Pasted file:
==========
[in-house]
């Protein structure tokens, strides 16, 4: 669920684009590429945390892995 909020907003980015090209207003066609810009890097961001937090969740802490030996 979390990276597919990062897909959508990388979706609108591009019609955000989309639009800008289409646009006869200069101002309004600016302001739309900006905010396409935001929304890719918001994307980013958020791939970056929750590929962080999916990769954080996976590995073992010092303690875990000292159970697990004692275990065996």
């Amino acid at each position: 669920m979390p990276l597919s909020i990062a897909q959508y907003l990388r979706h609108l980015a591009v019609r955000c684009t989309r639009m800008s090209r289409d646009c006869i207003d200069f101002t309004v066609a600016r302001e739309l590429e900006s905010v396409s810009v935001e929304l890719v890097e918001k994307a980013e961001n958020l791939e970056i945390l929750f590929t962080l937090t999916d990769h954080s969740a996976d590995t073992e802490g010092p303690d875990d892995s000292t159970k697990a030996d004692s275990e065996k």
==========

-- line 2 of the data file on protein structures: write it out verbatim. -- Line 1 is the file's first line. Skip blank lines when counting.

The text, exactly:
């Protein structure tokens, strides 16, 4: 669920684009590429945390892995 909020907003980015090209207003066609810009890097961001937090969740802490030996 979390990276597919990062897909959508990388979706609108591009019609955000989309639009800008289409646009006869200069101002309004600016302001739309900006905010396409935001929304890719918001994307980013958020791939970056929750590929962080999916990769954080996976590995073992010092303690875990000292159970697990004692275990065996």